She had a face like a butt. She entered my office without even knocking on the door. I paid good money for that door. The door was kind of the point of the office. “Nick Caliber?” she asked.“That’s what is says on the door.”, I replied.

“It doesn’t say anything on the door.” Damn. I forgot I didn’t have my name painted on the door.

“That’s because I’m a private eye. A very private eye.” I recovered, nicely, not to toot my own horn, but I don’t like to toot other people’s horns. Never know where they’ve been. “Take a load off, Miss?” She squeezed herself into the chair. I put my shoes on the desk…my feet weren’t in them.

“Smith.” I smirked. I’m the goddamned smirking champion.

“Right. What’s your last name?” She looked confused. Stupid broad. “Never mind. What can I do for you, Smith?” She reached into her purse. She pulled out a ham sandwich. So she wasn’t Jewish or Muslim. Then again, her swastika earrings should have clued me into that. She found what she was looking for, a photo. One of those small, square, black and white ones with the scalloped edges. She held it out to me. I placed my thumb on the side facing the ceiling and my four fingers underneath, applying gentle pressure. She released her pressure on the photo. I pulled the photo towards myself. She opened her hand. As I pulled the photo towards myself, I twisted my wrist. She placed her hand on the desk. I held the picture at a forty five degree angle…. Maybe I’m over describing.

I looked at the photo. Man in front of a house. Slick hair, dark. Swarthy good looks. White t-shirt, tight, like an undershirt. High waisted pants. Dark shoes. “I want you to find him.” She said. I looked at the back. Nothing.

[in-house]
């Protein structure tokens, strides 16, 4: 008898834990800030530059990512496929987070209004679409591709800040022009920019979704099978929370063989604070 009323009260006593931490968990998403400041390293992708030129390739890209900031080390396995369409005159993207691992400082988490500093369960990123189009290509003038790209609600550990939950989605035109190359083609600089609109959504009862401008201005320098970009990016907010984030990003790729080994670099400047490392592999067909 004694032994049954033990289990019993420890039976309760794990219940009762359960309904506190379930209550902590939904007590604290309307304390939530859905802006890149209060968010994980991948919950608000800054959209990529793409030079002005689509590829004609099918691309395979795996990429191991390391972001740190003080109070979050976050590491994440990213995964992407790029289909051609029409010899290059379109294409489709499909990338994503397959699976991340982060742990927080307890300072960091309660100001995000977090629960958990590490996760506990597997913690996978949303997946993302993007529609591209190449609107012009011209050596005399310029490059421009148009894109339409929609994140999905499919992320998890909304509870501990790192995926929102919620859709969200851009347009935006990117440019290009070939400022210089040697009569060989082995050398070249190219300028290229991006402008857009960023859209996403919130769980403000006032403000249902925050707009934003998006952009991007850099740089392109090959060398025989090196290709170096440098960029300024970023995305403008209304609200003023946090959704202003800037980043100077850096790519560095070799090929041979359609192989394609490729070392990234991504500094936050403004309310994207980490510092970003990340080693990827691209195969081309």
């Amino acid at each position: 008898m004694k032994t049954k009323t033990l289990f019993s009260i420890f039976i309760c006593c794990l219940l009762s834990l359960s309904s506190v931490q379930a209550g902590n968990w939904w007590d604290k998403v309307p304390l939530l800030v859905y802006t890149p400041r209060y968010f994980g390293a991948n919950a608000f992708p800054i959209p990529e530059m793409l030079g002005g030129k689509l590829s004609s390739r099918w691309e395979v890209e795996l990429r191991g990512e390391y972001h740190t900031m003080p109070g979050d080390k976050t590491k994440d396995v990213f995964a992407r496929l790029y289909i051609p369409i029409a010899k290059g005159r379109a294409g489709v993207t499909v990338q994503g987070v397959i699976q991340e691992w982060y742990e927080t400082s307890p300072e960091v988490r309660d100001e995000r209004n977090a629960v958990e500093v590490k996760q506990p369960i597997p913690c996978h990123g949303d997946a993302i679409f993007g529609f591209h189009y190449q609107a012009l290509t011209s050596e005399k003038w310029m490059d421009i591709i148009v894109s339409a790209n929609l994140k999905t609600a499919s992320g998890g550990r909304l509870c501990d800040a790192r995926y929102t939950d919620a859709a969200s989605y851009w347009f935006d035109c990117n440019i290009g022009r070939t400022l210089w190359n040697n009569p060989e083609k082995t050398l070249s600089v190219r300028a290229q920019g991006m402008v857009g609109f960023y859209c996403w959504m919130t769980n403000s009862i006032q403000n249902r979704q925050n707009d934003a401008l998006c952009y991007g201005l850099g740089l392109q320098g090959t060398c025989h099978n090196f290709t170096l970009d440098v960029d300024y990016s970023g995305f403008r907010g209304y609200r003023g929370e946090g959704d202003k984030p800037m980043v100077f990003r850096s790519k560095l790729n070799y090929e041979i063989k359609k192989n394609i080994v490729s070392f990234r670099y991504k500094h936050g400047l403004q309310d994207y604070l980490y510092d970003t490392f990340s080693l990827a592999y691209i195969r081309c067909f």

“Who is he?” I knew the answer, but I wanted her to say it.

“My father.” I wasn’t expecting to hear that.

“His name Smith?”

“Of course it is,” she said. “That’s Smith Corona.” I leaned back in my chair. Smith Corona had run the city of L.A.’S criminal underground until his disappearance ten years before. Disappeared with a kajillion dollars. That’s right, a kajillion.

“People have been looking for him for ten years.” I looked at the photo again. Mostly because it let me avoid looking at her ugly mug. Wait, where’d she get a mug? Did she come in with one? She took a sip from it. It read, World’s Greatest Detective. Damn. My ugly mug. “Unless you have information the others don’t have?”

“I do. That picture, for one.” I looked at it again. I was getting sick of looking at this picture. “That house. No one knows he ever lived at that house.” I raised one eyebrow. I had to use my left hand to do it because I was holding the picture with my right. I wish I could raise my eyebrow without my fingers.

“That’s not much to go on.” I said. “Where’s the house located?” She shrugged.

“I don’t know.”

“You don’t know? Sweetheart, that’s not next to nothing to go on, that is nothing to go on.” She pulled out her checkbook and started writing.

“So you’ll take the job?” I opened my mouth to bawl her out, but then I noticed the zeros she was adding.

“Sure, no problem.” I had a job.